I’ve found that sometimes it takes just one person to believe in you before everyone else follows suit. If you can find that one person – be that a producer or script editor – stay in contact with them. Not in a stalkery way. But if you have a genuine connection with someone, you never know where they’ll end up and where that will lead you.

Hayley: Thanks Daisy!

Daisy: No worries!

Mapping Character Change Using Psychological Theory by Phil Lowe

I’ve tended to focus in this series on personality models which emphasise how different we all are, as it’s generally the differences between characters which lead to drama. But let’s break the rule for the last in the series and look at a model which says we are all exactly the same when it comes to responding to a change in our circumstances – and which creates drama through a battle we have with our own psyche.

If you’re doing your job as a writer, your characters will spend a lot of time wrestling with some kind of change: losing a job, getting a job, receiving bad news, meeting a new partner, finishing with an existing partner, having an accident, being betrayed… Without change there is no drama. And our ability to understand the impact of change on a person comes from the “transition curve”, courtesy of a doctor who took one of the most dramatic changes of all – dealing with a diagnosis of terminal illness – and used it to map how we respond to any change.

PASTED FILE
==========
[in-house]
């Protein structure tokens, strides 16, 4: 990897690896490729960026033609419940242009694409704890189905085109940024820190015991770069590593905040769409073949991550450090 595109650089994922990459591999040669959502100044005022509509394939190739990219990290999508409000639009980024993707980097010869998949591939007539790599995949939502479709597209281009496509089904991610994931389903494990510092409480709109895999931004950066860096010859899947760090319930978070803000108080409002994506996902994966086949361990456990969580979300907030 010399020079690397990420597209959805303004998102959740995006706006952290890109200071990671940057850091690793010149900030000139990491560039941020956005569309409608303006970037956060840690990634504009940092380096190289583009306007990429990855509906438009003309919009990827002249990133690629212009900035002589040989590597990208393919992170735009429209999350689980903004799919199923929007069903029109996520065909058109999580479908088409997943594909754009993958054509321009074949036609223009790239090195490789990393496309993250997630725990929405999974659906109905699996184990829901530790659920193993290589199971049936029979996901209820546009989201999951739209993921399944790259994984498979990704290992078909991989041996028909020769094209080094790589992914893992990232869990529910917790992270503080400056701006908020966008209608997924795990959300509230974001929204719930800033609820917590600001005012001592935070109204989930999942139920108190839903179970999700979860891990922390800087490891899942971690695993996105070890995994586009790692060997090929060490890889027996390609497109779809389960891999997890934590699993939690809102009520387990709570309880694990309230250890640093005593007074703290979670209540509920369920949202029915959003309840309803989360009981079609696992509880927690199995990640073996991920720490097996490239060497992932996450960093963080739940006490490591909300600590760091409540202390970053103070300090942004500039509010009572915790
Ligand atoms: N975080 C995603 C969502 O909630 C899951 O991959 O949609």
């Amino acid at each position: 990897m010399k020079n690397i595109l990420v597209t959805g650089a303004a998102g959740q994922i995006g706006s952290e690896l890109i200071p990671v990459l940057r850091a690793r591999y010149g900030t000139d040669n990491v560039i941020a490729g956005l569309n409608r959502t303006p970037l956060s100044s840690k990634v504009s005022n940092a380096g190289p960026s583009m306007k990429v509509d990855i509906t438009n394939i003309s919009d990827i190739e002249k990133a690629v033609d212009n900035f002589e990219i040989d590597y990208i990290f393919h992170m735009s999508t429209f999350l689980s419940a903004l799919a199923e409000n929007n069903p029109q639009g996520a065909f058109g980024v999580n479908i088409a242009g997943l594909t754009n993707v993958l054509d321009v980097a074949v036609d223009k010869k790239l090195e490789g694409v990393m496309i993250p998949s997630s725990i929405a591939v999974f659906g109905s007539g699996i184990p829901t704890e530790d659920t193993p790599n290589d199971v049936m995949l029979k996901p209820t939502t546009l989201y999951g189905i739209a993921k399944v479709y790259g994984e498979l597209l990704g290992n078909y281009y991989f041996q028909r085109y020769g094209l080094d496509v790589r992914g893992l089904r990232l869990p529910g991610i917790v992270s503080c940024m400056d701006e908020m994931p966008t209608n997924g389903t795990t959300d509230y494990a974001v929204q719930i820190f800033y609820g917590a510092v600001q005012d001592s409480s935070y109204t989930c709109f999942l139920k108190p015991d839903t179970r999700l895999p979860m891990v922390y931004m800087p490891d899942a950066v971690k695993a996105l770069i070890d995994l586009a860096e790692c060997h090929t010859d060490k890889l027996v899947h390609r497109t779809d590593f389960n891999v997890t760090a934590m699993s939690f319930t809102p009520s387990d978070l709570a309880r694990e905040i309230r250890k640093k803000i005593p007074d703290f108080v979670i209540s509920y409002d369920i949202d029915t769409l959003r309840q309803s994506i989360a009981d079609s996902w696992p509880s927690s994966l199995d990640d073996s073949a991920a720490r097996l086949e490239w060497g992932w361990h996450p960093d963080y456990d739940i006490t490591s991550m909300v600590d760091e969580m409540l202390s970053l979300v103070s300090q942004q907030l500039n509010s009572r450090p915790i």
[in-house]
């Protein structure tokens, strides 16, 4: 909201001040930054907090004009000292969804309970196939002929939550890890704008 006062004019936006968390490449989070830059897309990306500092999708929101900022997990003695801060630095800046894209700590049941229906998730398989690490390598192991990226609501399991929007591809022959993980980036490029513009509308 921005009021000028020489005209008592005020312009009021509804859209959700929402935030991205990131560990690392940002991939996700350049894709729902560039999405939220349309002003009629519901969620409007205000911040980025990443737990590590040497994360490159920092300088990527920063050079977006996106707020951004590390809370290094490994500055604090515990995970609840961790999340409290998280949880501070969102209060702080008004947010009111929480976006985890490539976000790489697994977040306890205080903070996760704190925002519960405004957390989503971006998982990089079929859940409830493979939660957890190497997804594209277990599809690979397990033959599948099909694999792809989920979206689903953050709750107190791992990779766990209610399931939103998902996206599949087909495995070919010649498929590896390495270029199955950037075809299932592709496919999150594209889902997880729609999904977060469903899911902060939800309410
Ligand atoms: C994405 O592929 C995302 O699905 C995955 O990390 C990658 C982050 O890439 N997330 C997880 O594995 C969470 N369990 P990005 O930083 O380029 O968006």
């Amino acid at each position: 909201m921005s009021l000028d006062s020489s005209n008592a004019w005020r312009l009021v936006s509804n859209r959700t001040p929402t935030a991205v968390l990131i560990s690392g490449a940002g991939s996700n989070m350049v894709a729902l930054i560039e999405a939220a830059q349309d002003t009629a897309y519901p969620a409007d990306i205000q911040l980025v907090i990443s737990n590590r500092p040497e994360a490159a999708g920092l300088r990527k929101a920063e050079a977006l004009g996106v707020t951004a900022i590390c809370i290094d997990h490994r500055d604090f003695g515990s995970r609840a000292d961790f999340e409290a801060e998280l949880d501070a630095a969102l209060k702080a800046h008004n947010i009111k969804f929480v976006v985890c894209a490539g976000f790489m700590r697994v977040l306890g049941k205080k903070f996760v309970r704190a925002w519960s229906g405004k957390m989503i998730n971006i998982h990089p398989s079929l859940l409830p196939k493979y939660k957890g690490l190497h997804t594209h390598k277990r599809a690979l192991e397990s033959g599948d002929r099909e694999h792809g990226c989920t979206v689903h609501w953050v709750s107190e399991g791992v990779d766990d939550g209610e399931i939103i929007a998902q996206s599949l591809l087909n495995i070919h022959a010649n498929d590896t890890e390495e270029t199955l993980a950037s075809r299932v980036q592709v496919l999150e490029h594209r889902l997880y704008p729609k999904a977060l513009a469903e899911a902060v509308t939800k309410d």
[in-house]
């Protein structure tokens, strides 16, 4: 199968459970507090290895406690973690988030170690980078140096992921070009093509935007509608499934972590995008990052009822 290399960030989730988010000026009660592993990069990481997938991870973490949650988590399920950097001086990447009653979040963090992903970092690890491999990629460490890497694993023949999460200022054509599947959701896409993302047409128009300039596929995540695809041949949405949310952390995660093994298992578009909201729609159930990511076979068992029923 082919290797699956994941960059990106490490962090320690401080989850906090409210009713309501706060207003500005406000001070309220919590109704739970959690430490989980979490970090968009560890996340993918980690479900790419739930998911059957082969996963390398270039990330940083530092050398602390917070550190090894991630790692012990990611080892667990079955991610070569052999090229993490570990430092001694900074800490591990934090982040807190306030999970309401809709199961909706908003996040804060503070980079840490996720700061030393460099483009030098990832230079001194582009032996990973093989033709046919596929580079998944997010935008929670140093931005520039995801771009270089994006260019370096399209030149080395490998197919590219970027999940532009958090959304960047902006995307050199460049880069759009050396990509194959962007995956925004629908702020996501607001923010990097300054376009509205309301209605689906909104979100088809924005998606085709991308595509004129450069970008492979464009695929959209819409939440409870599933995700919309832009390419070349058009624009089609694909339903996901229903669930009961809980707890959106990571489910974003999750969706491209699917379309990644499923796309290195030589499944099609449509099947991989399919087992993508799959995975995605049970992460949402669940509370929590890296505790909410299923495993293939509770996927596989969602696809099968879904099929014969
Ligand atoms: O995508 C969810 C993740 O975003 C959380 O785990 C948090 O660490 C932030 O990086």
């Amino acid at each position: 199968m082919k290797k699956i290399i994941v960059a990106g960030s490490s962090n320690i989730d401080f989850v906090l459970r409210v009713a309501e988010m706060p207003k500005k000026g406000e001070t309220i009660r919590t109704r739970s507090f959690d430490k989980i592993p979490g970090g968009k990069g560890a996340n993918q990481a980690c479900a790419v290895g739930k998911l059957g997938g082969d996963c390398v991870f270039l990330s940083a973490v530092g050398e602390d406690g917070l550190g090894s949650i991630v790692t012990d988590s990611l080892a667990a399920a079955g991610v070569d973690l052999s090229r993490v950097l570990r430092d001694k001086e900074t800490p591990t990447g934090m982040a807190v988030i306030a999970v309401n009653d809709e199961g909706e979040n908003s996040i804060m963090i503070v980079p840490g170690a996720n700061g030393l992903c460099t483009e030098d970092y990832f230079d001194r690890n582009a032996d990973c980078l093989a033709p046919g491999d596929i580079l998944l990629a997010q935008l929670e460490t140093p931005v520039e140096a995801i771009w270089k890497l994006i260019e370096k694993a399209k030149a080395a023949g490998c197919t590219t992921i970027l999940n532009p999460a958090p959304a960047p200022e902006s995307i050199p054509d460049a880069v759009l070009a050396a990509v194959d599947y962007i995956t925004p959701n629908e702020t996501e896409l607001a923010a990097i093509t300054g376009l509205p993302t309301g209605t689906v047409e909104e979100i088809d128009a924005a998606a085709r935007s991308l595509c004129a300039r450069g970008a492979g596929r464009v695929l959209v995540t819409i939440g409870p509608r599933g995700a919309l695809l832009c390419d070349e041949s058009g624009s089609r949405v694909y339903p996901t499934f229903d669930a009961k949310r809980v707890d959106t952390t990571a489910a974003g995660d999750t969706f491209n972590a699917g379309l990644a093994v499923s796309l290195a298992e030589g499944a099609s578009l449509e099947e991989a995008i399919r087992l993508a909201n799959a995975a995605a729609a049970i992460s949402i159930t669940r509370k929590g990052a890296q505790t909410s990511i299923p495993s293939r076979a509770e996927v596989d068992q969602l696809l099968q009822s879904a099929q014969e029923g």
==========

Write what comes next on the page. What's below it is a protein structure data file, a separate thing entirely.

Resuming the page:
Elizabeth Kubler-Ross made extensive studies of the reactions of terminally ill patients on learning the facts about their condition. When she put her observations together, she found that each and every terminally ill individual went through a series of identifiable stages in the process of coping, or attempting to cope, with the reality of death. If you were to plot the stages over time, and graph them according to how positive one feels, you get the curve below.

character changeAfter a brief period of shock, you see that the curve goes upwards. How can such bad news result in a positive reaction? The answer is that the positive feelings are essentially self-deluding, for this is the stage of Denial. The stance here is ‘It isn’t true: the tests must be wrong; I’ve never felt better.’